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By Grabthar's Hammer

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The Outer Worlds

Fallout is one of my favourite games series and — despite the fact that my enthusiasm has waned with recent releases — their mix of nuclear paranoia (is it still paranoia if the bombs have already dropped) and ludicrously optimistic 1950s futurism remains a brilliant seed for their game worlds. Setting a role-playing game within that universe and dropping the player's character into the middle of it proved to be a winning formula as Obsidian found with their much lauded entry "Fallout: New Vegas." Drawing from that experience, Obsidian clearly threw the Fallout concept into a blender along with a swathe of other sci-fi influences to come up with their space sci-fi RPG: "The Outer Worlds."

Fallout's '50s optimism is twisted delightfully in The Outer Worlds, which takes that familiar retro futurism thread and pulls at it until it unravels into a disturbingly chirpy dystopia. The universe of The Outer Worlds takes the warring corporate future envisioned in cyberpunk, and wraps it in the aesthetics and PR of the tobacco industry and Avon.

It pulls inspiration from pulp fiction of the same era, and everything carries the DNA of Flash Gordon or Dan Dare. That retro imagery is, however, cut with the storytelling and characters you'd expect from more modern sci-fi shows like Star Trek and Firefly. It results in a stylised and retro game world that never feels like it's bogged down by any of the politics and baggage of the era, instead it feels progressive with a diverse cast of characters struggling against the oppression these corporations seek to exert.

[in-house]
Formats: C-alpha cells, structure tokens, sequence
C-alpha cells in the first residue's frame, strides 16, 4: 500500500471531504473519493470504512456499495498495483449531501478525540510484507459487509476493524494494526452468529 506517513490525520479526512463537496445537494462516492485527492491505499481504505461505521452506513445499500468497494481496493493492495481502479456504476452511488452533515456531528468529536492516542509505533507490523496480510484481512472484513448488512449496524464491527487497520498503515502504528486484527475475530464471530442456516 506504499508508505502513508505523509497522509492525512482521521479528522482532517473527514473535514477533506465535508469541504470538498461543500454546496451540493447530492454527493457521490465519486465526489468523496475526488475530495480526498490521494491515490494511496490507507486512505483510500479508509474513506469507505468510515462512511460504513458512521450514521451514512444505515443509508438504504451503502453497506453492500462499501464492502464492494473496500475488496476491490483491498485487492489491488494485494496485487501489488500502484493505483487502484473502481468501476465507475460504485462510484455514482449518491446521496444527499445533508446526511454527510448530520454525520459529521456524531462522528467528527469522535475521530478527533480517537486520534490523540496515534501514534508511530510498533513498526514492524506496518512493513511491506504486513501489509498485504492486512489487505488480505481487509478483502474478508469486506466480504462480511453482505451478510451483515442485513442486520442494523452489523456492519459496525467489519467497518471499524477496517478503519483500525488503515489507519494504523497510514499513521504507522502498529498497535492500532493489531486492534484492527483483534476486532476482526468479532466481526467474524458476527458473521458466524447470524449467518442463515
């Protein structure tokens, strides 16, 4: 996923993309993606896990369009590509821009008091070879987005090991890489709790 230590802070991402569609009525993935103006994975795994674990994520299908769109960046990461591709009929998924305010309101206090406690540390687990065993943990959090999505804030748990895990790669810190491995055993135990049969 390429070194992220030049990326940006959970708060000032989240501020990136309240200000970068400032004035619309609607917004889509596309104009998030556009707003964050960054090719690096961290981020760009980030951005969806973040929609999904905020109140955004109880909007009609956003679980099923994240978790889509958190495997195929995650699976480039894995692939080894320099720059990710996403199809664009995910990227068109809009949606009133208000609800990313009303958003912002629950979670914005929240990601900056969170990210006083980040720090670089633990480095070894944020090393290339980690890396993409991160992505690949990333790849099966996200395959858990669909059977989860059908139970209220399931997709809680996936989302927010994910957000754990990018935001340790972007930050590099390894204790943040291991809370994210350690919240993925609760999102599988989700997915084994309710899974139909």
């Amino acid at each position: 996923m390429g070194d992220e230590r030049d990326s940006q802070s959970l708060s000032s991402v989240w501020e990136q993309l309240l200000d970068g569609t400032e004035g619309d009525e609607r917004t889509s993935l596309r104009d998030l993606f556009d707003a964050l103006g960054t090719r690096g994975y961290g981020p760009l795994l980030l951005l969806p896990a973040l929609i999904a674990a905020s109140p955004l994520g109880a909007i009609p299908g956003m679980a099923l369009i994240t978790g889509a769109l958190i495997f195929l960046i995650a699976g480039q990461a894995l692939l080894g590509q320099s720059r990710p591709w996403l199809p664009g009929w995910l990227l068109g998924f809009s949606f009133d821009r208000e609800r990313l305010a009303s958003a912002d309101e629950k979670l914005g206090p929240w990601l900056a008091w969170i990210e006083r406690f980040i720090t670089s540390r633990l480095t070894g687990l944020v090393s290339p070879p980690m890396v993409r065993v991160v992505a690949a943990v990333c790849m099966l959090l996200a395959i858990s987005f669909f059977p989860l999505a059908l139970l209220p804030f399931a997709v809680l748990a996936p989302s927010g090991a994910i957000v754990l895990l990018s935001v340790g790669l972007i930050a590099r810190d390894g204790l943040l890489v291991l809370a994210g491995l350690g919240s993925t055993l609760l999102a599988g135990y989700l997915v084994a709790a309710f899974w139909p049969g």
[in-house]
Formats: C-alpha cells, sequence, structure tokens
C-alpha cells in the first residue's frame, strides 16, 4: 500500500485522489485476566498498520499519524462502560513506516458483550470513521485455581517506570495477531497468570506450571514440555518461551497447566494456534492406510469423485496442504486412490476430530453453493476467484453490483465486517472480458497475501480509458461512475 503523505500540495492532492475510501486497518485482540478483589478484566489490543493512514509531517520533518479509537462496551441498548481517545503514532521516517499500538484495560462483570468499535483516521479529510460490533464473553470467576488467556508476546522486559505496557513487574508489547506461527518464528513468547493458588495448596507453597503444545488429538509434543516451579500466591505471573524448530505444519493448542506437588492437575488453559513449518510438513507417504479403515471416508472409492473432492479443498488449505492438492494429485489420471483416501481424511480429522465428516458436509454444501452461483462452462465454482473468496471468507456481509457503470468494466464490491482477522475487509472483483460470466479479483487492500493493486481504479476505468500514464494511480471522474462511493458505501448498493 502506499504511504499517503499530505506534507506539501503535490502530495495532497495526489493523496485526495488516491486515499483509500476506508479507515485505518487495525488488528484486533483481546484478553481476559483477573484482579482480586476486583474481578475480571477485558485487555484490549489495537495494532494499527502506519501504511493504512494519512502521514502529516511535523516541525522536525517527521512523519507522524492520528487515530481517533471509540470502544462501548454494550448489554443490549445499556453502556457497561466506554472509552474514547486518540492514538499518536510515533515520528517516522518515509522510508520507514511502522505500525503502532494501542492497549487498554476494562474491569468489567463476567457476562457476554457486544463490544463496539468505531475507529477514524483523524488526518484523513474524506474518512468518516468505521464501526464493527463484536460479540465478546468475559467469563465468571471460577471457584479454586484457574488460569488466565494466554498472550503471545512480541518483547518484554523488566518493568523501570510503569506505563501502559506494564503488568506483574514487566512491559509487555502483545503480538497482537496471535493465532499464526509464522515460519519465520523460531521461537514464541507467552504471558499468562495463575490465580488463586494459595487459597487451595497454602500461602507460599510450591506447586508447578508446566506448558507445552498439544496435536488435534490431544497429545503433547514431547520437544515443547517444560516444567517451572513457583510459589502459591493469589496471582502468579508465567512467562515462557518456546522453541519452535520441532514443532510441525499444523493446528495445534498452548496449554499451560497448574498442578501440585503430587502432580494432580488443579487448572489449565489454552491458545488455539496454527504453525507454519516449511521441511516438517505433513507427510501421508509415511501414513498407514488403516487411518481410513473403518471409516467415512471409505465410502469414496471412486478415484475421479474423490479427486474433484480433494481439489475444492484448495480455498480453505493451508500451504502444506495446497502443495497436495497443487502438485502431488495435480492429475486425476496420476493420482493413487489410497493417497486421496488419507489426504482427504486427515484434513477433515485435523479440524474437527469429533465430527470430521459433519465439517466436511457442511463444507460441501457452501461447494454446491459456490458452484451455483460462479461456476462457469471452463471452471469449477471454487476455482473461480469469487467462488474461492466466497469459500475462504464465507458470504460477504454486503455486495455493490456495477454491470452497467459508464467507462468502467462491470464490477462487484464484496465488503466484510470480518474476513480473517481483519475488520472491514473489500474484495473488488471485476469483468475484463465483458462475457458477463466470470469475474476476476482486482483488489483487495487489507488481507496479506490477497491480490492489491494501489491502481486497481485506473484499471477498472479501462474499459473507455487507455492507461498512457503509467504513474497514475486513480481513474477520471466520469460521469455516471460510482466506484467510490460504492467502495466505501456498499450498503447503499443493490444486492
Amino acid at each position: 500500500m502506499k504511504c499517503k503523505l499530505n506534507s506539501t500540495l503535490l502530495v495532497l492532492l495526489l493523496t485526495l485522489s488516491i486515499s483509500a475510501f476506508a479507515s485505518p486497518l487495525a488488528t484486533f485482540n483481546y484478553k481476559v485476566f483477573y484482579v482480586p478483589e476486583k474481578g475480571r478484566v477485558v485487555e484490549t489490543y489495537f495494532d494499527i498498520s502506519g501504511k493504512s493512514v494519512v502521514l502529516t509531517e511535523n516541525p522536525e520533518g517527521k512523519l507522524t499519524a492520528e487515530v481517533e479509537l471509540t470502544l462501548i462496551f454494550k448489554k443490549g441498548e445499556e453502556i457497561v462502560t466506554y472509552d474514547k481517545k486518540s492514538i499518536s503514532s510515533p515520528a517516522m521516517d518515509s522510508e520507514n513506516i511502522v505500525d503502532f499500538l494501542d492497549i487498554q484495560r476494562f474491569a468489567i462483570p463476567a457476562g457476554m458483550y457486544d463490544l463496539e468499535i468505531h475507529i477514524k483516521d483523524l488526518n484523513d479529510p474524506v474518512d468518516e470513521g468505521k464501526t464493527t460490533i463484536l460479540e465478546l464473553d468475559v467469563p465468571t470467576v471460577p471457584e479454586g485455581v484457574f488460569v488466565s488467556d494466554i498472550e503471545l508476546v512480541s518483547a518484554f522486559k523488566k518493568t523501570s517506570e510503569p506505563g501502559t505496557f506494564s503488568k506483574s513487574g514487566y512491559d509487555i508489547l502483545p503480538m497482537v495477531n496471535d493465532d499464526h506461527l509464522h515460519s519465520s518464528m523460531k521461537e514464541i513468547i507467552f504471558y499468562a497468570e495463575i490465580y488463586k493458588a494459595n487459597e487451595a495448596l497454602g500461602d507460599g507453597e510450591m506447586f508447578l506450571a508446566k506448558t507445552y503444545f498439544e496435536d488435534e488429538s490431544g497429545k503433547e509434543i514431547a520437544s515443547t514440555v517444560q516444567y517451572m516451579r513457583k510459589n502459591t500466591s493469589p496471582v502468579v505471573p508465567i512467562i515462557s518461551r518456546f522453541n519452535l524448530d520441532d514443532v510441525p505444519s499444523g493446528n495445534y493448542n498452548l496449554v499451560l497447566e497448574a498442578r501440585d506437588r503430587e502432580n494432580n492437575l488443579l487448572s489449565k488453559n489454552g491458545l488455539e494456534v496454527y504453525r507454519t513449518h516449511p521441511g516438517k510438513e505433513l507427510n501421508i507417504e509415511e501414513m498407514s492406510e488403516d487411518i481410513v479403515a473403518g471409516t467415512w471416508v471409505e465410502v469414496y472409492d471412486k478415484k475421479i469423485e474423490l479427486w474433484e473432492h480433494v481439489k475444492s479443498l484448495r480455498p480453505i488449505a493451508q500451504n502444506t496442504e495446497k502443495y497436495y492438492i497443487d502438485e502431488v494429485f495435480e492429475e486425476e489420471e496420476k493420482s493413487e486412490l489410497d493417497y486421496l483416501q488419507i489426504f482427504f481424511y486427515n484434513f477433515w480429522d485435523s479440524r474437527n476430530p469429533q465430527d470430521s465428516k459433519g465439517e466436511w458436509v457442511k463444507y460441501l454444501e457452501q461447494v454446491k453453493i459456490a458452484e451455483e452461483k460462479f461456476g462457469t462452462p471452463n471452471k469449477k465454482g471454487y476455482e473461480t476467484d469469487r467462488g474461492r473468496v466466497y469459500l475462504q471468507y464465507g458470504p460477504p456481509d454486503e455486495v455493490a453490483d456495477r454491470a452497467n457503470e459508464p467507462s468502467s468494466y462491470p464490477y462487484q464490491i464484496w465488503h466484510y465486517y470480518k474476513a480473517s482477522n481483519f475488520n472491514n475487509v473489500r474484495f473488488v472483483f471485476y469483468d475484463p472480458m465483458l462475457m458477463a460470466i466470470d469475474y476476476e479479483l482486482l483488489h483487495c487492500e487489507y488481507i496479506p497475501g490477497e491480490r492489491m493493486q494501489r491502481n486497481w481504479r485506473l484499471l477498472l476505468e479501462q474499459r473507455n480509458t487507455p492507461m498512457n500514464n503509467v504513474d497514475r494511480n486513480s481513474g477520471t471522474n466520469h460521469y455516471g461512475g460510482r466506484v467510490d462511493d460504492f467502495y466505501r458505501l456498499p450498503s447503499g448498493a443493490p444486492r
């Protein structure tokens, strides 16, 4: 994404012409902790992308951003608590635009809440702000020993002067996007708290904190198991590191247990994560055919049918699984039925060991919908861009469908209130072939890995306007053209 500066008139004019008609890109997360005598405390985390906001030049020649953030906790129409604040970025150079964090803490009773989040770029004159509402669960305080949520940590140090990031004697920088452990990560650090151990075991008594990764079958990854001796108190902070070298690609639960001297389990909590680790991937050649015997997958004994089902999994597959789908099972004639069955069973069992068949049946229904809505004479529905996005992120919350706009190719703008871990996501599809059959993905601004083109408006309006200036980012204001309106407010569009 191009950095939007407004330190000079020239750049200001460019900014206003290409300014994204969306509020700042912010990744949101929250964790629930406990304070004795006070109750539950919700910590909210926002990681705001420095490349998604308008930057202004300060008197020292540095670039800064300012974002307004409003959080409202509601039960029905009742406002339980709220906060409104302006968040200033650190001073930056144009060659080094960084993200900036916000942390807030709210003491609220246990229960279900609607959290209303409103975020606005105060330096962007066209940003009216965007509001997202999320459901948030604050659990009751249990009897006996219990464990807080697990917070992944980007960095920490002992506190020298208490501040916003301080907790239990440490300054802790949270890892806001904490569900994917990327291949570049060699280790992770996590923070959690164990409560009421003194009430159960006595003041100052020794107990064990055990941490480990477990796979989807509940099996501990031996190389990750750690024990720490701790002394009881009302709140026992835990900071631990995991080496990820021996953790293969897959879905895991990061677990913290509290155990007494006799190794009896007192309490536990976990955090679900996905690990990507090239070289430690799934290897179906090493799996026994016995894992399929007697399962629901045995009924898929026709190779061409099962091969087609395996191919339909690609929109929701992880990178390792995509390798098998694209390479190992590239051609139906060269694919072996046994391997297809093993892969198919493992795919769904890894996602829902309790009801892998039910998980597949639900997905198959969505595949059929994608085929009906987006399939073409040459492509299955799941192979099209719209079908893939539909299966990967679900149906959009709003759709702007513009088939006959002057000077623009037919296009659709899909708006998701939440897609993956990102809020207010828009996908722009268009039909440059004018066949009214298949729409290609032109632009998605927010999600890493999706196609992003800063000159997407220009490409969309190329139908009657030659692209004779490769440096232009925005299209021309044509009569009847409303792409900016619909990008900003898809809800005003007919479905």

And they're a great bunch of characters. I mentioned that the game draws on influences like Firefly and nowhere is that more apparent than in the motley crew you recruit during the game. They range from an adorable engineer; to a brilliantly competent and collected hunter; a holy man with anger issues, and a derpy, but loyal, rebel. They're an incredibly likeable bunch, and their personal stories play out in a way that complements the main story arc and brings a real sense of camaraderie to proceedings.

For me, The Outer Worlds takes the things I loved about Fallout and Mass Effect and puts a spin on them that feels fresh, but also comfortingly familiar. Gameplay-wise it doesn't really break any new ground, but spending time in the universe with the people that populate it is unrelentingly enjoyable. It's touching and funny and encapsulates a good versus evil battle in which the good really aren't that good, and the evil are utterly banal. It oddly feels even more relevant at the moment in the midst of disease and Brexit.

The Outer Worlds is a wonderful piece of escapism for these troubled times, and it's well worth the hours you spend on it.

Rating: RAY GUN

It's a blast. This is a pun.

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